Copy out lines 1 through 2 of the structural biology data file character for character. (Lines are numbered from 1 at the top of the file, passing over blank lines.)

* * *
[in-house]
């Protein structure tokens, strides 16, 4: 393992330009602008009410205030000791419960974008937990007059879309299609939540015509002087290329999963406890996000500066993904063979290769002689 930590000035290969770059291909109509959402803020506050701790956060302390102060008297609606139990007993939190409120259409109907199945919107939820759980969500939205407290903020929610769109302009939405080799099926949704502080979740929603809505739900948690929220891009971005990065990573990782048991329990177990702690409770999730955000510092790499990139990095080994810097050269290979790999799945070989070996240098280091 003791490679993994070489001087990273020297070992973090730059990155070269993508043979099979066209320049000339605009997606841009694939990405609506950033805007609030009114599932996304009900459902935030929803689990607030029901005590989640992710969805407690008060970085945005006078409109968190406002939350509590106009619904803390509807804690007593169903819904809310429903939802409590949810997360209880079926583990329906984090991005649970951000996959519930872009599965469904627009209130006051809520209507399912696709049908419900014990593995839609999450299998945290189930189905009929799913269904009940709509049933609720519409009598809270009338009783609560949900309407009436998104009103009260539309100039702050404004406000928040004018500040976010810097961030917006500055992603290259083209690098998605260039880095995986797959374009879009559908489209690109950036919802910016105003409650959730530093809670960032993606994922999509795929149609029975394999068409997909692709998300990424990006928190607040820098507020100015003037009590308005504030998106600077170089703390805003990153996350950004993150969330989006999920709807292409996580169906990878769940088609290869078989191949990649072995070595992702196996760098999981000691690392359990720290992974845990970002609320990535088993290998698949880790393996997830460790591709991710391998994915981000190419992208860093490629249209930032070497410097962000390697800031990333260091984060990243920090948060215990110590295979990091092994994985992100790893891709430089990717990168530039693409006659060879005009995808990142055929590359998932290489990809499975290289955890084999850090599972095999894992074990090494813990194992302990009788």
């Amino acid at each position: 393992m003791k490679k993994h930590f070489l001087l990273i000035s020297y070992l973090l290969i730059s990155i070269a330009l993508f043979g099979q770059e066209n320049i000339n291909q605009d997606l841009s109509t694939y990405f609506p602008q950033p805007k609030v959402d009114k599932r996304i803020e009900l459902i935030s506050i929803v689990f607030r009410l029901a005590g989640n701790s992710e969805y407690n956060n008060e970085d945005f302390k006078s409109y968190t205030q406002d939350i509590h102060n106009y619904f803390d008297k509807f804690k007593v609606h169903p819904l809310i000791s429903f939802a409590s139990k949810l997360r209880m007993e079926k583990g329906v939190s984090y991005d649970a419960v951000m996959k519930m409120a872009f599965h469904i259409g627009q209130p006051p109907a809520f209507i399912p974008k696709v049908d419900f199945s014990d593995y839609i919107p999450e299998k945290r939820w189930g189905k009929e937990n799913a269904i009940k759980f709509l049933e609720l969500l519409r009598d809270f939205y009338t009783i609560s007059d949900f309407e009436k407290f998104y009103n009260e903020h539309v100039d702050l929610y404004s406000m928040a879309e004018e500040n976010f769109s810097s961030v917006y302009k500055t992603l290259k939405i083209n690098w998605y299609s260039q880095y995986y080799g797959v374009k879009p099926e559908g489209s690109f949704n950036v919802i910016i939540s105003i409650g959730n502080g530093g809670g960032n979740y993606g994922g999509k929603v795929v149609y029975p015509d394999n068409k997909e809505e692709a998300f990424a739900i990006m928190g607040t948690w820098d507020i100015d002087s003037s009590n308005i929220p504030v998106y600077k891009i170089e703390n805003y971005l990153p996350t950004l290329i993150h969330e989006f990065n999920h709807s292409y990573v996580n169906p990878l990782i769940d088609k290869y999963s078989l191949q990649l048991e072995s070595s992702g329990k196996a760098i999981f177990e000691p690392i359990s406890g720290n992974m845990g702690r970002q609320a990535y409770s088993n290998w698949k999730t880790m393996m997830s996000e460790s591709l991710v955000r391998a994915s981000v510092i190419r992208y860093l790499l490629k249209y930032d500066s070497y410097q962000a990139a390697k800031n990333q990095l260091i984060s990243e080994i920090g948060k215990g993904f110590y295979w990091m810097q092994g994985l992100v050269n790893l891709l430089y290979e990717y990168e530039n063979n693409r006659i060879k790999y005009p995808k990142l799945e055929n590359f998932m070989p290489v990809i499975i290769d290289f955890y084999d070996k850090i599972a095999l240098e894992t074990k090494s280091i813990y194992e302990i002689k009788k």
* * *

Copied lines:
[in-house]
């Protein structure tokens, strides 16, 4: 393992330009602008009410205030000791419960974008937990007059879309299609939540015509002087290329999963406890996000500066993904063979290769002689 930590000035290969770059291909109509959402803020506050701790956060302390102060008297609606139990007993939190409120259409109907199945919107939820759980969500939205407290903020929610769109302009939405080799099926949704502080979740929603809505739900948690929220891009971005990065990573990782048991329990177990702690409770999730955000510092790499990139990095080994810097050269290979790999799945070989070996240098280091 003791490679993994070489001087990273020297070992973090730059990155070269993508043979099979066209320049000339605009997606841009694939990405609506950033805007609030009114599932996304009900459902935030929803689990607030029901005590989640992710969805407690008060970085945005006078409109968190406002939350509590106009619904803390509807804690007593169903819904809310429903939802409590949810997360209880079926583990329906984090991005649970951000996959519930872009599965469904627009209130006051809520209507399912696709049908419900014990593995839609999450299998945290189930189905009929799913269904009940709509049933609720519409009598809270009338009783609560949900309407009436998104009103009260539309100039702050404004406000928040004018500040976010810097961030917006500055992603290259083209690098998605260039880095995986797959374009879009559908489209690109950036919802910016105003409650959730530093809670960032993606994922999509795929149609029975394999068409997909692709998300990424990006928190607040820098507020100015003037009590308005504030998106600077170089703390805003990153996350950004993150969330989006999920709807292409996580169906990878769940088609290869078989191949990649072995070595992702196996760098999981000691690392359990720290992974845990970002609320990535088993290998698949880790393996997830460790591709991710391998994915981000190419992208860093490629249209930032070497410097962000390697800031990333260091984060990243920090948060215990110590295979990091092994994985992100790893891709430089990717990168530039693409006659060879005009995808990142055929590359998932290489990809499975290289955890084999850090599972095999894992074990090494813990194992302990009788």